ERFA / Members & Partners / Partners


We develop cooperation with other associations.

ERFA works closely with other European associations linked to the rail sector on policy, technical and financial issues.  These include CER, CLECAT, EIM, ESC, UIP, UIRR and UNIFE.
We will develop collaboration particularly with those who see the benefit of market liberalisation. This closer cooperation can take the form of joint letters, the exchange of information, joint meetings, the preparation of joint strategies etc.

CER The Community of European Railway and Infrastructure Companies (CER) is the leading European railway association. It was founded in 1988 with twelve members and now brings together more than 70 rmembers - European railway undertakings, their national associations as well as infrastructure companies. The membership is made up of long-established bodies, new entrants and both public and private enterprises.
CLECAT The European Association for Forwarding, Transport, Logistics and Custom Services represents the interests of 22 national organisations of European freight related service providers, with more than 19.000 companies employing 1.000.000 staff in logistics, freight forwarding and customs services. CLECAT promotes the activity and defends the interests of its members in connection with a large number of institutional and non-institutional counterparts in the intent of securing a uniform and seamless environment, where cargo can move freely and securely for the benefit of the whole.
EIM European Rail Infrastructure Managers (EIM) was established in 2002 following the liberalisation of the EU railway market to promote the interests of independent rail infrastructure managers. EIM represents the independent infrastructure managers vis-à-vis to the relevant European institutions and sector stakeholders.
ESC The European Shippers’ Council (ESC) represents the freight transport interests (import and export and intra-continental, by all modes of transport) of business in Europe, whether manufacturers, retailers or wholesalers. Members are drawn from national transport user organisations/shippers’ councils, a number of key European commodity trade associations and corporate members.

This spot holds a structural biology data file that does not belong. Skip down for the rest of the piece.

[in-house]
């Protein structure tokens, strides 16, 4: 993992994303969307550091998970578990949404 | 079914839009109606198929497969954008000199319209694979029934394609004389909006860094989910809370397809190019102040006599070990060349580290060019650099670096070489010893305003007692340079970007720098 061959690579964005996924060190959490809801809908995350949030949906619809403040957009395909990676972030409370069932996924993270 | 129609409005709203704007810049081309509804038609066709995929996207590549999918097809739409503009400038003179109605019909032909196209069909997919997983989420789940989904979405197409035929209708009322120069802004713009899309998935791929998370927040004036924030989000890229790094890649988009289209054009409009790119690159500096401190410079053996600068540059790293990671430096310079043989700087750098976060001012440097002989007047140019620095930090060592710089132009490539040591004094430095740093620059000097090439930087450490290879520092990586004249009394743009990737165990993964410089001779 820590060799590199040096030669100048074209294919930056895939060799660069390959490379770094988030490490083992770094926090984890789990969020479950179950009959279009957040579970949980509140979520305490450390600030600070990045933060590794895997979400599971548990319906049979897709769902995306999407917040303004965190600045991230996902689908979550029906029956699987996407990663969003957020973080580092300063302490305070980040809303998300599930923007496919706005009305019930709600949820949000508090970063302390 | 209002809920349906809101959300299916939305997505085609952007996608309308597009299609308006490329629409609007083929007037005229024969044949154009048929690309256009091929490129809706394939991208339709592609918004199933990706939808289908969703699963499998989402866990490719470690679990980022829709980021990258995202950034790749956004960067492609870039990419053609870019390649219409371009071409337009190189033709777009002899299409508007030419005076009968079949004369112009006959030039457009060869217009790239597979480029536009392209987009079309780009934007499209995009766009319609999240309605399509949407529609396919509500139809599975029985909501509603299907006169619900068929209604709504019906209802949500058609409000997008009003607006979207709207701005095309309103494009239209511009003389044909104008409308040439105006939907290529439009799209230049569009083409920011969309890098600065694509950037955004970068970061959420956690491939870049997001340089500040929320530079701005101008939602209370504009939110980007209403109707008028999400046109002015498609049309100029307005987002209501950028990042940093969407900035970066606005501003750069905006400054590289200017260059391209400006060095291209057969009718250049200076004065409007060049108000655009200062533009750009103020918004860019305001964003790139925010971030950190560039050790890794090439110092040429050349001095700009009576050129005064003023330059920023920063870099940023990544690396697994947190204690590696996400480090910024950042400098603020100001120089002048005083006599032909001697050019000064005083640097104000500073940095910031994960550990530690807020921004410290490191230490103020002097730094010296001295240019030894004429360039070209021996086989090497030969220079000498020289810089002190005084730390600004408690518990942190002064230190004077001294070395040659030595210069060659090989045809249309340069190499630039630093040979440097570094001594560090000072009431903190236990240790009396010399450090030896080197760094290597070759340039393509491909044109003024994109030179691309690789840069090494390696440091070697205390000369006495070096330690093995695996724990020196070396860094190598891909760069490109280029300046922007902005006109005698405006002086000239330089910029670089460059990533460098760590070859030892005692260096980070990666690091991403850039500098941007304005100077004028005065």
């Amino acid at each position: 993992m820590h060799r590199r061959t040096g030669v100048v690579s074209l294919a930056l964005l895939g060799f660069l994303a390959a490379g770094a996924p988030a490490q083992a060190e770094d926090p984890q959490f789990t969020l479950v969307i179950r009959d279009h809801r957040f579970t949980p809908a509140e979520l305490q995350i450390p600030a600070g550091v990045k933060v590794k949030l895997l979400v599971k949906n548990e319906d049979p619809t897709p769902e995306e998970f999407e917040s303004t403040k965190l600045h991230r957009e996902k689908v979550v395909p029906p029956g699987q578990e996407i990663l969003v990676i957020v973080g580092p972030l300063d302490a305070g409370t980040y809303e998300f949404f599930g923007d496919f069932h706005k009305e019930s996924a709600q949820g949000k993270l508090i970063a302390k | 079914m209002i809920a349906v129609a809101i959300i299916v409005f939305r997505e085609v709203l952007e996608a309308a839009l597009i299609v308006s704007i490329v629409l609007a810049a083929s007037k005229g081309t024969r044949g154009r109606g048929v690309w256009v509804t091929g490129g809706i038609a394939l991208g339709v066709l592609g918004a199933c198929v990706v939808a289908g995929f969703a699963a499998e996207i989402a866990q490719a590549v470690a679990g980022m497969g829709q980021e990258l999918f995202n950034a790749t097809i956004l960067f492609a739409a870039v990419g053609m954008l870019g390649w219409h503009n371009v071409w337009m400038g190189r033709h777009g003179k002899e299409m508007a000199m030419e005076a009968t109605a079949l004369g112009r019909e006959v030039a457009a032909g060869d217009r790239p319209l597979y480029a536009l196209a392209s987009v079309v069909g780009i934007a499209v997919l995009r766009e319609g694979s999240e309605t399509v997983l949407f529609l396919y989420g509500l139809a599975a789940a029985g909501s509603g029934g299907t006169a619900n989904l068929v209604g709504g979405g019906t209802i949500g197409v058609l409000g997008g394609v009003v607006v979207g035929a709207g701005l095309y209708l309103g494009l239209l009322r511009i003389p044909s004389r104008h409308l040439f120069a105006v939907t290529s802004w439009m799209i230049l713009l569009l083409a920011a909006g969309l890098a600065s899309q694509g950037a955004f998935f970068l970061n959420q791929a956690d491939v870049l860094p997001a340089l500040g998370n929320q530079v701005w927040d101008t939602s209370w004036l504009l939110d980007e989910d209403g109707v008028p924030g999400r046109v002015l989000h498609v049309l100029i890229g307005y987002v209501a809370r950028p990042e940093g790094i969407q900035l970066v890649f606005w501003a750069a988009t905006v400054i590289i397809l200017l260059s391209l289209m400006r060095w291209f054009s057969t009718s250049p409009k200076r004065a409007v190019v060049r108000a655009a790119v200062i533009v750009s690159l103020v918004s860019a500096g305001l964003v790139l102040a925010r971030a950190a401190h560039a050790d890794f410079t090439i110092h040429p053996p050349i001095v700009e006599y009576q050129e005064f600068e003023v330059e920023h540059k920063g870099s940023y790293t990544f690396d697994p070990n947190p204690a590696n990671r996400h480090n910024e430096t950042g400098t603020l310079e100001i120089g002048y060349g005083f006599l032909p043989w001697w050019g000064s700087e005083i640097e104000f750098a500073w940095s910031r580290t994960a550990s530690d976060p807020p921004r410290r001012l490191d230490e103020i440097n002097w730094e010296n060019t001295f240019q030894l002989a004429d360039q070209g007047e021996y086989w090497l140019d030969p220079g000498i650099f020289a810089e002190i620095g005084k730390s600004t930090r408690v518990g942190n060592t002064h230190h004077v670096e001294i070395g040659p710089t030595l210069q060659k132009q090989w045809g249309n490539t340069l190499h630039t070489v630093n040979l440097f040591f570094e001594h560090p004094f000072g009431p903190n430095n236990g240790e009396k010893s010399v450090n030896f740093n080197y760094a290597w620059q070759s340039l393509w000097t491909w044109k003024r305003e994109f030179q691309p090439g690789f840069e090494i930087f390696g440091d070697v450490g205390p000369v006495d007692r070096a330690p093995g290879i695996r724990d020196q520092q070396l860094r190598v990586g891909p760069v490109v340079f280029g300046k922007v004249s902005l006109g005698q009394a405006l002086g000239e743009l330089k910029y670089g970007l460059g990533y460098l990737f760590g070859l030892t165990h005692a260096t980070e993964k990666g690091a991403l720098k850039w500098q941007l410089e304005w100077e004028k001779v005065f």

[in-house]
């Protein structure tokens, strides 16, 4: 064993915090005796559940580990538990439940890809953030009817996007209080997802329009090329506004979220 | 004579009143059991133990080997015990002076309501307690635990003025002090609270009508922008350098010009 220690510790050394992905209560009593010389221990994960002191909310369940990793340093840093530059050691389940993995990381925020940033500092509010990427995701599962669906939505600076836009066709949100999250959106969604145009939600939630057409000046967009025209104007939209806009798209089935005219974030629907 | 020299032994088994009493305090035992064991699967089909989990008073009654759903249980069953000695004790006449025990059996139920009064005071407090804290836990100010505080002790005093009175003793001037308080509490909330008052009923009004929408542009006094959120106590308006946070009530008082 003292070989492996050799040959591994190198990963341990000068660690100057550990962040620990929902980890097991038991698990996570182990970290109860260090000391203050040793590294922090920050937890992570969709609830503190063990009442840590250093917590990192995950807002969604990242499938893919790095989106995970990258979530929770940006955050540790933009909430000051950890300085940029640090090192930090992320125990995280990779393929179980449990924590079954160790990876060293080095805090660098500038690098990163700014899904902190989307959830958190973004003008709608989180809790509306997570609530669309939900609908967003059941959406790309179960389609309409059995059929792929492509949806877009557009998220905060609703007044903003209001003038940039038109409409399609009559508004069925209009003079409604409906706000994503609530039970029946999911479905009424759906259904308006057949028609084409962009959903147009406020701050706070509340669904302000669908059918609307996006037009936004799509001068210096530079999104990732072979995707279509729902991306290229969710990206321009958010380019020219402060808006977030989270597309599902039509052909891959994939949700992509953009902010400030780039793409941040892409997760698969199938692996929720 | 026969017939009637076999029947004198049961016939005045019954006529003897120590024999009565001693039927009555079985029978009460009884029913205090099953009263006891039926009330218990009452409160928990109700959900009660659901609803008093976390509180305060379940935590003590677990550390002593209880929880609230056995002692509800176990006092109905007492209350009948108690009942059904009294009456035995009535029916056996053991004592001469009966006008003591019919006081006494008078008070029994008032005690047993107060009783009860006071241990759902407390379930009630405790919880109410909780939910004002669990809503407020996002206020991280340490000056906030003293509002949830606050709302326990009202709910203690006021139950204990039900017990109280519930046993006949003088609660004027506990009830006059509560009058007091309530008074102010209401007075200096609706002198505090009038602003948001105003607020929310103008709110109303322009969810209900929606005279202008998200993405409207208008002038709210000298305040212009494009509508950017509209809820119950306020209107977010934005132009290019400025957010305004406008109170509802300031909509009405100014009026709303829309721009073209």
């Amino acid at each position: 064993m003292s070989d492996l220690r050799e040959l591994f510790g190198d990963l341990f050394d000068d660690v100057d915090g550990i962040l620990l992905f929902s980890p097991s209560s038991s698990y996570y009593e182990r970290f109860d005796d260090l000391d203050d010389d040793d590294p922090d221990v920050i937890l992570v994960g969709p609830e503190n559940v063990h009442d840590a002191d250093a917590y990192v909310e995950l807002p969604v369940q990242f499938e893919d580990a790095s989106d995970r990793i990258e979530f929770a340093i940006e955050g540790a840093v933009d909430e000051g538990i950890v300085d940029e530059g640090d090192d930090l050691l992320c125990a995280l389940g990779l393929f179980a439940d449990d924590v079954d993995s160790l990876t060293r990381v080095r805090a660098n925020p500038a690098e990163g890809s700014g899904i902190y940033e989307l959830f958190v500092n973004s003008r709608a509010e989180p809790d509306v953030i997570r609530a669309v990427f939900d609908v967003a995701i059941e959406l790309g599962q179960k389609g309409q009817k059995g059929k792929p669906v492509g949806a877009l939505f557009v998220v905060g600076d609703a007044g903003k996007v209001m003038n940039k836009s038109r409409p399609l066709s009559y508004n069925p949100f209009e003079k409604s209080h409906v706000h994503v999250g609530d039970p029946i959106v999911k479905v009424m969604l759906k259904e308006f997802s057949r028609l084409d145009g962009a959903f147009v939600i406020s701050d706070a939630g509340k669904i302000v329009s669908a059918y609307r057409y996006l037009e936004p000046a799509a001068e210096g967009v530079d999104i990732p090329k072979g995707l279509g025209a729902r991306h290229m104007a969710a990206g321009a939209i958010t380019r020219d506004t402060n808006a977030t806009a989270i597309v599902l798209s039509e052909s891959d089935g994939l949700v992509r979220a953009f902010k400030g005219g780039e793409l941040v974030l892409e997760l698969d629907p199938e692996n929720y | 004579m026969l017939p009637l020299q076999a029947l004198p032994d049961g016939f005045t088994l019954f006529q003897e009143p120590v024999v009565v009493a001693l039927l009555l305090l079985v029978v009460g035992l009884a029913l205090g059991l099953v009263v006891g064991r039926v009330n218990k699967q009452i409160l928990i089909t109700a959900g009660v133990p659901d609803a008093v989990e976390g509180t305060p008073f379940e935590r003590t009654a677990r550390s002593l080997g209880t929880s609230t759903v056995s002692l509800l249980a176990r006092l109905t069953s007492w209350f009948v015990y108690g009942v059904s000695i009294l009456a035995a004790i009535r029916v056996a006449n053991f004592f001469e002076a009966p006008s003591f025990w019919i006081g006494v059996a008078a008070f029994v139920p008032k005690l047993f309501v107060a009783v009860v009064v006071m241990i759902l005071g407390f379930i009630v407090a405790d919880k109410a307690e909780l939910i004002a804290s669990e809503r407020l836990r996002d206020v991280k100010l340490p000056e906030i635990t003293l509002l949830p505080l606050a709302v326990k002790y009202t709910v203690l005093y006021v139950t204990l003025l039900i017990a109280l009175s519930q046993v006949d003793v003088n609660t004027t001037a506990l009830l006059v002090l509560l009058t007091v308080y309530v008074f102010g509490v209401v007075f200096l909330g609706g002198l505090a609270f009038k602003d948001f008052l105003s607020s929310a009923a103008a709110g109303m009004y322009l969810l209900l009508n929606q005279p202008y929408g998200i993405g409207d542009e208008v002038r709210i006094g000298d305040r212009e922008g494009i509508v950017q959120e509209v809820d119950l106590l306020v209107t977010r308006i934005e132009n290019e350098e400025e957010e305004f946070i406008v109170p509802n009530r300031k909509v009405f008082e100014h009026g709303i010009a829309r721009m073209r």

UIP The International Union of Private Wagons encompasses 16 European associations from 16 European countries. The associations and the UIP represent owners, loaders, users and other parties interested in about 180.000 private rail freight wagons running in Europe.
UIRR Founded in 1970, the International Union for Road-Rail Combined Transport (UIRR) is the industry association of European road-rail Combined Transport Operators and Transhipment Terminal Managers. Road-Rail Combined Transport (CT) is a system of freight forwarding which is based on efficiently and economically inserting electric rail into long-distance (road) transport-chains through the use of intermodal loading units (ILU).
UNIFE The Union of the European Railway Industries represents nearly 100 leading European companies responsible for the design, manufacture, maintenance and refurbishment of guided land transport systems, subsystems and related equipments.

Latest News


ERFA at the annual meeting of European rail regulators plenary

ERFA presents at the annual meeting of European rail regulators plenary on the needs of rail customers.

A competitive environment is key to fostering the right conditions to meet customer needs.

Healthy competition does not exist in most Member States. Dominant position of state incumbents undermines customer choice, quality, cost and innovation of services.

Infrastructure managers have limited incentives to create the right conditions to ensure competitive services, which in turn feeds bad quality and high prices.

Rail regulators should use their role in the market to foster a competitive environment, root out basic competition problems and support the end goal of modal shift.




Press Statement: Learnings from Rastatt

Infrastructure Managers must strengthen their support for international services.

Rail freight companies set out their priorities following the Rastatt disaster:

- Infrastructure managers must take responsibility for developing one standard infrastructure if rail is to be competitive with road.

- Rail companies who have to adapt to different operational rules, signalling systems, language requirements, train parameters can never deliver a competitive offer.

- Full liability for the financial damages caused by Rastatt must also be settled by DB Netz in the short term. The lost customer confidence in rail as a reliable partner in the supply chain must be regained.


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